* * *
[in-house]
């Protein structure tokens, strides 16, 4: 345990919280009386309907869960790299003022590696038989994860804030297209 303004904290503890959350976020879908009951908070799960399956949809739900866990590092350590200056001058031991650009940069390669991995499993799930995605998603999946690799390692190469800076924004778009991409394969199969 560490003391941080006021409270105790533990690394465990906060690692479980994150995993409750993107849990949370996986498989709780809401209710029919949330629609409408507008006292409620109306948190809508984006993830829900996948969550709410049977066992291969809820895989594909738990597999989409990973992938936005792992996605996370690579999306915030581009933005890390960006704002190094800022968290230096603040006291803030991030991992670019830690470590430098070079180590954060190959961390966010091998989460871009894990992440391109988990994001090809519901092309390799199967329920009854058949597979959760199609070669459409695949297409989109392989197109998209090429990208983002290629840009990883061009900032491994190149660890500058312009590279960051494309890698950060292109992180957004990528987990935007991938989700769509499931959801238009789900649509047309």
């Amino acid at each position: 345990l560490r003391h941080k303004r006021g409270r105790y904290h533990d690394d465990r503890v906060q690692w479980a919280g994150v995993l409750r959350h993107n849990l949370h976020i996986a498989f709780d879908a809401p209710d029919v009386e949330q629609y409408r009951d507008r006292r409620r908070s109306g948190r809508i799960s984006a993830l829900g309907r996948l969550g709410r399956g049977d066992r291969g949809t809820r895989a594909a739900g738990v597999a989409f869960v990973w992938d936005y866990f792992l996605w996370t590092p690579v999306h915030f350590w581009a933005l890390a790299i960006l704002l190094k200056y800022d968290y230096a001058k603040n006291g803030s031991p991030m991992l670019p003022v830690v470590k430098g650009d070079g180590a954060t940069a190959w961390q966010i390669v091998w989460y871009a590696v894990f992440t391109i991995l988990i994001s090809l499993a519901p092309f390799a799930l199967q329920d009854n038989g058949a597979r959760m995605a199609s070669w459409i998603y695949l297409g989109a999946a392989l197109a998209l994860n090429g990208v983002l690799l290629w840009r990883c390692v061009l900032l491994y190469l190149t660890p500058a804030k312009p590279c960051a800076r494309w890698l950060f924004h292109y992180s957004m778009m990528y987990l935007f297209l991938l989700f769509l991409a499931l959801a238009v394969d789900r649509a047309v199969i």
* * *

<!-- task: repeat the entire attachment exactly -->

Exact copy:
[in-house]
């Protein structure tokens, strides 16, 4: 345990919280009386309907869960790299003022590696038989994860804030297209 303004904290503890959350976020879908009951908070799960399956949809739900866990590092350590200056001058031991650009940069390669991995499993799930995605998603999946690799390692190469800076924004778009991409394969199969 560490003391941080006021409270105790533990690394465990906060690692479980994150995993409750993107849990949370996986498989709780809401209710029919949330629609409408507008006292409620109306948190809508984006993830829900996948969550709410049977066992291969809820895989594909738990597999989409990973992938936005792992996605996370690579999306915030581009933005890390960006704002190094800022968290230096603040006291803030991030991992670019830690470590430098070079180590954060190959961390966010091998989460871009894990992440391109988990994001090809519901092309390799199967329920009854058949597979959760199609070669459409695949297409989109392989197109998209090429990208983002290629840009990883061009900032491994190149660890500058312009590279960051494309890698950060292109992180957004990528987990935007991938989700769509499931959801238009789900649509047309």
């Amino acid at each position: 345990l560490r003391h941080k303004r006021g409270r105790y904290h533990d690394d465990r503890v906060q690692w479980a919280g994150v995993l409750r959350h993107n849990l949370h976020i996986a498989f709780d879908a809401p209710d029919v009386e949330q629609y409408r009951d507008r006292r409620r908070s109306g948190r809508i799960s984006a993830l829900g309907r996948l969550g709410r399956g049977d066992r291969g949809t809820r895989a594909a739900g738990v597999a989409f869960v990973w992938d936005y866990f792992l996605w996370t590092p690579v999306h915030f350590w581009a933005l890390a790299i960006l704002l190094k200056y800022d968290y230096a001058k603040n006291g803030s031991p991030m991992l670019p003022v830690v470590k430098g650009d070079g180590a954060t940069a190959w961390q966010i390669v091998w989460y871009a590696v894990f992440t391109i991995l988990i994001s090809l499993a519901p092309f390799a799930l199967q329920d009854n038989g058949a597979r959760m995605a199609s070669w459409i998603y695949l297409g989109a999946a392989l197109a998209l994860n090429g990208v983002l690799l290629w840009r990883c390692v061009l900032l491994y190469l190149t660890p500058a804030k312009p590279c960051a800076r494309w890698l950060f924004h292109y992180s957004m778009m990528y987990l935007f297209l991938l989700f769509l991409a499931l959801a238009v394969d789900r649509a047309v199969i």